Overview

Comprehensive Description

Biology

Holotype trawled from a depth between 225 and 270 m (Ref. 31258). Ovoviviparous (Ref. 205).
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Distribution

Range Description

Limited area (Suruga Bay and Enshu-nada Sea) in Japan.
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Northwest Pacific: Suruga Bay, Japan.
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Japan.
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Physical Description

Size

Maximum size: 540 mm TL
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Max. size

54.0 cm TL (male/unsexed; (Ref. 31258))
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Ecology

Habitat

Habitat and Ecology

Habitat and Ecology
All specimens were collected in a depth range of 150 to 350 m by bottom trawl nets. Reaches at least 64.5 cm TL (female). Size at maturity 59 cm TL (females) and 54 cm TL (males). No other information on biology.

Systems
  • Marine
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Environment

bathydemersal; marine; depth range 225 - 270 m (Ref. 31258)
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Depth range based on 1 specimen in 1 taxon.

Environmental ranges
  Depth range (m): 247.5 - 247.5
 
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Depth: 225 - 270m.
From 225 to 270 meters.

Habitat: bathydemersal.
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Life History and Behavior

Life Cycle

Distinct pairing with embrace (Ref. 205).
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Conservation

Conservation Status

IUCN Red List Assessment


Red List Category
DD
Data Deficient

Red List Criteria

Version
3.1

Year Assessed
2004

Assessor/s
Yano, K.

Reviewer/s
Kyne, P.M. & Cavanagh, R.D. (Shark Red List Authority)

Contributor/s

Justification
A rare deepsea shark, known from only seven specimens, with a limited distribution area in Japan where it has been recorded in 150 to 350 m. Reaches a maximum size of at least 64.5 cm total length (TL), but very little information on biology. Bycatch of bottom trawl fisheries in Suruga Bay and Enshu-nada Sea. At this time the species cannot be assessed beyond Data Deficient. However, given that its entire known geographic and depth range is affected by trawl fisheries, and other deepsea species have exhibited declines in Suruga Bay, the species may be threatened and a revised assessment is necessary when more information is available and/or if fisheries expand in the future and catches of this species increase.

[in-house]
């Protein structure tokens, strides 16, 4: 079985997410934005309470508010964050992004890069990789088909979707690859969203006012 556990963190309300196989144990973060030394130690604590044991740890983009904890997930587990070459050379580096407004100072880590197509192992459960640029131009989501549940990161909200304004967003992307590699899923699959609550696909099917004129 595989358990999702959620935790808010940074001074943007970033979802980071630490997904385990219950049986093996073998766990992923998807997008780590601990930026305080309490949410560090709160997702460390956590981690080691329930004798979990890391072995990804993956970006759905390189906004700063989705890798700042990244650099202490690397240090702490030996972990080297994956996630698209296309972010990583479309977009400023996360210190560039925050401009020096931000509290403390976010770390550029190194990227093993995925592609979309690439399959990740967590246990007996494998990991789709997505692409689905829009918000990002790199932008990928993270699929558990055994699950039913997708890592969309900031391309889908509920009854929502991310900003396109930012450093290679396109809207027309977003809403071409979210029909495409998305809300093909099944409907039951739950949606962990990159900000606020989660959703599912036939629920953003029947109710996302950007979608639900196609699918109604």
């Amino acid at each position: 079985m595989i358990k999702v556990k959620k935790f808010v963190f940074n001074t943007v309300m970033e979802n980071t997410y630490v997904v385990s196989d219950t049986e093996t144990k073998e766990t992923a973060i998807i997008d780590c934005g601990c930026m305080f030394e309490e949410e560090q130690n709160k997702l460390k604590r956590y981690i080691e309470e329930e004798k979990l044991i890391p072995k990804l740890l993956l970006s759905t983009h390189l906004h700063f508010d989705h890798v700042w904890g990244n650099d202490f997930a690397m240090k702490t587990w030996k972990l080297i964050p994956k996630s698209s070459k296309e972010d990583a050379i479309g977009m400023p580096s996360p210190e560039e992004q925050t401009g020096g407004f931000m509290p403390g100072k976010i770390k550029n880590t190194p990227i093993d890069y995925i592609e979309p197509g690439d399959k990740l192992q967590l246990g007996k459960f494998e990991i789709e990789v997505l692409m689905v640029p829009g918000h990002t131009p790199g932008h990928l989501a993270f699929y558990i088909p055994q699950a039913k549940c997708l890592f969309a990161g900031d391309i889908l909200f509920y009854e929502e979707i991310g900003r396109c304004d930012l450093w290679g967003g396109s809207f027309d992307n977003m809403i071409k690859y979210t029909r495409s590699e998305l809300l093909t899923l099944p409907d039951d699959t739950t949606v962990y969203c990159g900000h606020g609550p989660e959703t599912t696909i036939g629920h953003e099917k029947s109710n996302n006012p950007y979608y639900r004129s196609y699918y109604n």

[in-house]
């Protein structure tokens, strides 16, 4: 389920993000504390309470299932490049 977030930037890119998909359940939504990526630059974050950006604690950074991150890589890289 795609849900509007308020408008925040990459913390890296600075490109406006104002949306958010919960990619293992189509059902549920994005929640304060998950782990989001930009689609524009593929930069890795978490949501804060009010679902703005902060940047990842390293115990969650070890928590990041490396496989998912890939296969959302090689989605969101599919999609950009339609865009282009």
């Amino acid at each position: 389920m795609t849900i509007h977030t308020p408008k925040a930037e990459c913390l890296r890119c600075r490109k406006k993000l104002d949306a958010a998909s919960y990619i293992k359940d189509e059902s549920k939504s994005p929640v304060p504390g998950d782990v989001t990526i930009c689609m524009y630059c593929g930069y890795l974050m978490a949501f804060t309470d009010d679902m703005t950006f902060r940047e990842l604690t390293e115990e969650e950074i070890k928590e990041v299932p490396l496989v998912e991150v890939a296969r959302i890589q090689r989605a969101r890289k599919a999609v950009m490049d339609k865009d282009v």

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Population

Population Trend
Unknown
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Threats

Major Threats
Bycatch of bottom trawl fisheries in Suruga Bay and Enshu-nada Sea. Bycatch always discarded.
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Data deficient (DD)
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Wikipedia

Japanese roughshark

The Japanese roughshark, Oxynotus japonicus, is a rare species of shark in the family Oxynotidae, known only from a handful of specimens recovered from Suruga Bay and the Enshunada Sea off Japan. It is a benthic species that occurs at a depth of 150–350 m (490-1148 ft). This shark is caught (and discarded) as by-catch by bottom trawlers throughout its entire limited range, and may be threatened given the declines in other bottom deep sea species in Suruga Bay.[1]

This species grows to 64.5 cm (26 in) long.[1] It is similar to other rough sharks in having a stout, high trunk, a dorsally depressed head, and two sail-like dorsal fins with deeply embedded spines. The snout is short, with large nostrils whose lateral and medial apertures are separated by a thick nasal flap. The eyes and spiracles are oval in shape. The five pairs of gill slits are very small and vertical. The mouth is small, with thick, fleshy lips; the teeth in the upper jaw are narrow, erect, and smooth-edged, while those in the lower jaw are broad, blade-like, and smooth-edged. Only one row of teeth in the lower jaw are functional.[2]

The large dorsal fins are subtriangular in shape, with the first dorsal spine sloping slightly backward. The pectoral fins have a convex front margin and a concave rear margin. The anal fin is absent. There is a strong ridge running between the pectoral and pelvic fins on each side of the body. The dermal denticles are large and widely spaced, giving the skin a very rough texture. This species differs from the similar sailfin roughshark in the positioning of the dorsal fins and the shape of the spiracle. The color is a uniform dark brown, with the lips, nasal flap margins, fin axils and inner margins of claspers white.[2]

Reproduction is ovoviviparous, as in other dogfish sharks.[3] Size at maturity is 59 cm (23.5 in) long for females and 54 cm (21.5 in) long for males.[1]

References[edit source | edit]

  1. ^ a b c d Yano, K. (2004). Oxynotus japonicus. In: IUCN 2008. IUCN Red List of Threatened Species. Retrieved December 22, 2008.
  2. ^ a b Yano, K. and Murofushi, M. (1985). "A New Prickly Dogfish, Oxynotus japonicus, from Japan". Japanese Journal of Ichthyology 32 (2): 129–136. 
  3. ^ Froese, Rainer and Pauly, Daniel, eds. (2008). "Oxynotus japonicus" in FishBase. December 2008 version.
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